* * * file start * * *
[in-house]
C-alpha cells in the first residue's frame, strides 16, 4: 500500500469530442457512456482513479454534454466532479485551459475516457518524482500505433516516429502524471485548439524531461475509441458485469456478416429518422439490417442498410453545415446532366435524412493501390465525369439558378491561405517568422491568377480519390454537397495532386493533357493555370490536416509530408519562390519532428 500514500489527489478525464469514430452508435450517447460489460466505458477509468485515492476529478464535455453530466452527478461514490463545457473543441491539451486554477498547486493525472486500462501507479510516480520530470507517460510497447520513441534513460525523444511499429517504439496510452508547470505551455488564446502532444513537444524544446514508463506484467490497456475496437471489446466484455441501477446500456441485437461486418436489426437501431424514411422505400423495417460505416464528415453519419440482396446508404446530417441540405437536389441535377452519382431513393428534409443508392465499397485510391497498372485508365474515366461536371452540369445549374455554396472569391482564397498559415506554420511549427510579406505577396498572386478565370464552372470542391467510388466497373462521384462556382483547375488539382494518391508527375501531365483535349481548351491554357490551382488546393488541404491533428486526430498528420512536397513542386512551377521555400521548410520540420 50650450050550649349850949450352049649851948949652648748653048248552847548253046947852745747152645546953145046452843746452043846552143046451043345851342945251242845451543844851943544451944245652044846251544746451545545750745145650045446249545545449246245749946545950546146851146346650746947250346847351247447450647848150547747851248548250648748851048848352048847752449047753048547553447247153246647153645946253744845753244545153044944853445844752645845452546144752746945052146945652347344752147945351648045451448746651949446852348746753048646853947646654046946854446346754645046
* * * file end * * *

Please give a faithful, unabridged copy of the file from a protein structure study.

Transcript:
[in-house]
C-alpha cells in the first residue's frame, strides 16, 4: 500500500469530442457512456482513479454534454466532479485551459475516457518524482500505433516516429502524471485548439524531461475509441458485469456478416429518422439490417442498410453545415446532366435524412493501390465525369439558378491561405517568422491568377480519390454537397495532386493533357493555370490536416509530408519562390519532428 500514500489527489478525464469514430452508435450517447460489460466505458477509468485515492476529478464535455453530466452527478461514490463545457473543441491539451486554477498547486493525472486500462501507479510516480520530470507517460510497447520513441534513460525523444511499429517504439496510452508547470505551455488564446502532444513537444524544446514508463506484467490497456475496437471489446466484455441501477446500456441485437461486418436489426437501431424514411422505400423495417460505416464528415453519419440482396446508404446530417441540405437536389441535377452519382431513393428534409443508392465499397485510391497498372485508365474515366461536371452540369445549374455554396472569391482564397498559415506554420511549427510579406505577396498572386478565370464552372470542391467510388466497373462521384462556382483547375488539382494518391508527375501531365483535349481548351491554357490551382488546393488541404491533428486526430498528420512536397513542386512551377521555400521548410520540420 50650450050550649349850949450352049649851948949652648748653048248552847548253046947852745747152645546953145046452843746452043846552143046451043345851342945251242845451543844851943544451944245652044846251544746451545545750745145650045446249545545449246245749946545950546146851146346650746947250346847351247447450647848150547747851248548250648748851048848352048847752449047753048547553447247153246647153645946253744845753244545153044944853445844752645845452546144752746945052146945652347344752147945351648045451448746651949446852348746753048646853947646654046946854446346754645046